Rainwater – Safety

Millions of people have lived long healthy lives drinking rainwater . . . . but that’s doesn’t mean that rainwater is entirely pure, or completely safe for everyone.

Composition

The following Chemicals are commonly found in rain: Hydrogen, Ammonium, Calcium, Magnesium, Potassium, Sodium, Suphur Tetroxide, Nitrus Oxide, Chlorine, Fluorine, Lead, Iron, Bromine, Manganese, Vanadium, Aluminium.

These chemicals are generally in safe, extremely low concentrations.

Acidity

Rain pH is typically acidic, with a pH in the range around 5.0 – 5.6 9Neutral water is 7).

With local thunderstorms the pH can drop as low as 2.0.

The acidity is primarily due to the presence of the two strong acids in dilute form, sulfuric acid (H2SO4) and nitric acid (HNO3).

Although some of these contaminants are from pollution many of them are as a result of natural processes.

If nothing is done to reduce the acidity you can corrode the copper in your pipes. (See this link: ABC)

If you have concrete tanks the water should be neutral as the concrete leaches lime, which raises the pH.

However if you have plastic tanks you might like to consider adding a bag of limestone chippings to the tank, which also help to raise the pH.

Bacteria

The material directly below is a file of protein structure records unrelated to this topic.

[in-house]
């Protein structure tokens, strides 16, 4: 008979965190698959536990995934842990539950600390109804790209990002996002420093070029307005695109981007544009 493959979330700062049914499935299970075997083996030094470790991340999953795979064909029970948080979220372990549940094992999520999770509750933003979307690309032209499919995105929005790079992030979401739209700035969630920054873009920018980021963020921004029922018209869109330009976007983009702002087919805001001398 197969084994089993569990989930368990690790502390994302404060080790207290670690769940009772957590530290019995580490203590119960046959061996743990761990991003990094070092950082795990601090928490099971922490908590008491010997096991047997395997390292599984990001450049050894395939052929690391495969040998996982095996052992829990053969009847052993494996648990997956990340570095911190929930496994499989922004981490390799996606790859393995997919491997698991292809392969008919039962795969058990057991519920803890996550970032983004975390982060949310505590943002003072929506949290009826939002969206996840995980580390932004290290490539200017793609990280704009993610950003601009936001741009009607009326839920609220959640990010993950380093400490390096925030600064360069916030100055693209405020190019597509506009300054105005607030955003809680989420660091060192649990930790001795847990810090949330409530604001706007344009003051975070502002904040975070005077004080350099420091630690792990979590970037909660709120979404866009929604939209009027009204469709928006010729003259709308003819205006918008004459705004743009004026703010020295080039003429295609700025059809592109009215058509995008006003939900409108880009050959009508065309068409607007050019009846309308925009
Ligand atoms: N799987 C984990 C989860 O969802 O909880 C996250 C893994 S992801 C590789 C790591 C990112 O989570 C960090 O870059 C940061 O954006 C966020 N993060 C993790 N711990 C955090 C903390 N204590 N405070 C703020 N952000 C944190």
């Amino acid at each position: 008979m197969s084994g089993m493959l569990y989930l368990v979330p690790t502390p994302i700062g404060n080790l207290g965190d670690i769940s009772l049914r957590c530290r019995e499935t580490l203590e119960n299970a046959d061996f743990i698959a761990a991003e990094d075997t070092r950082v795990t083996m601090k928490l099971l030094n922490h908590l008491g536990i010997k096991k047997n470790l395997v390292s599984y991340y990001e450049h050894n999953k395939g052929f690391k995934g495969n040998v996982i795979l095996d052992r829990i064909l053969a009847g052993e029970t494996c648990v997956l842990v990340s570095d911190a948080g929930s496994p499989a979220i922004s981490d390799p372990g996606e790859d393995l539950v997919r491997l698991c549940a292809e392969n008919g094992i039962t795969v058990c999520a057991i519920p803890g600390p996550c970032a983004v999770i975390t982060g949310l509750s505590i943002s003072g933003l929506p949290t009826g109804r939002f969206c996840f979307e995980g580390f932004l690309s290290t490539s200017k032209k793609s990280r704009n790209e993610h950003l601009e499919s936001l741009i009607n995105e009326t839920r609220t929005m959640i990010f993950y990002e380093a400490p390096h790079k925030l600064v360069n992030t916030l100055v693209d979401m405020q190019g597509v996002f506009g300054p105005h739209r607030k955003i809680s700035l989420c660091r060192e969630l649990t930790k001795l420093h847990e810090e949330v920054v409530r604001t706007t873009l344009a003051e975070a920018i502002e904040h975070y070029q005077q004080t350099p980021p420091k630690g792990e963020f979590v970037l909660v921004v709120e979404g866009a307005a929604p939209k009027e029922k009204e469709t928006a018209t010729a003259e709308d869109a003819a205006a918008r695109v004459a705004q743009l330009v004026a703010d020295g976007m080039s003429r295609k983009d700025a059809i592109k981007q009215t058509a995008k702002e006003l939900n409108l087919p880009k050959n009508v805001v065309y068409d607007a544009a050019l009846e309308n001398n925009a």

Rainwater tanks are also likely to contain low levels of bacteria as a result of contaminants on the roof.

People who regularly drink this water will rapidly build up a resistance to the bacteria.

When people, who have no resistance to the bacteria, drink the water however there is a real chance of developing a gastro problem.

This is a particular concern if that person in very young, old, or already unwell.

Precautions

Precautions you should take include

  • Rinse a new roof
  • Keep the roof clean and clear of leaves including removal of overhanging branches.
  • Screen the inlet and overflow of the tank with fine mesh to prevent birds, animals and insects getting in.
  • A well maintained leaf trap will reduce the amount of organic matter that enters the rainwater tank through the inlet.
  • The tank should be covered to prevent light from reaching the water as it will encourage the growth of algae and bacteria. The cover to allow access to the tank for cleaning and inspection should have a tightly sealed manhole.
  • Use only “food grade” plastic pipe and fittings.
  • Clean the gutters and tank inlet every three or four months.
  • Remove the sludge in the tank bottom every two to three years.

For cleaning and disinfection of tanks see Rainwater Problems

For Similar Posts see Sustainability

 

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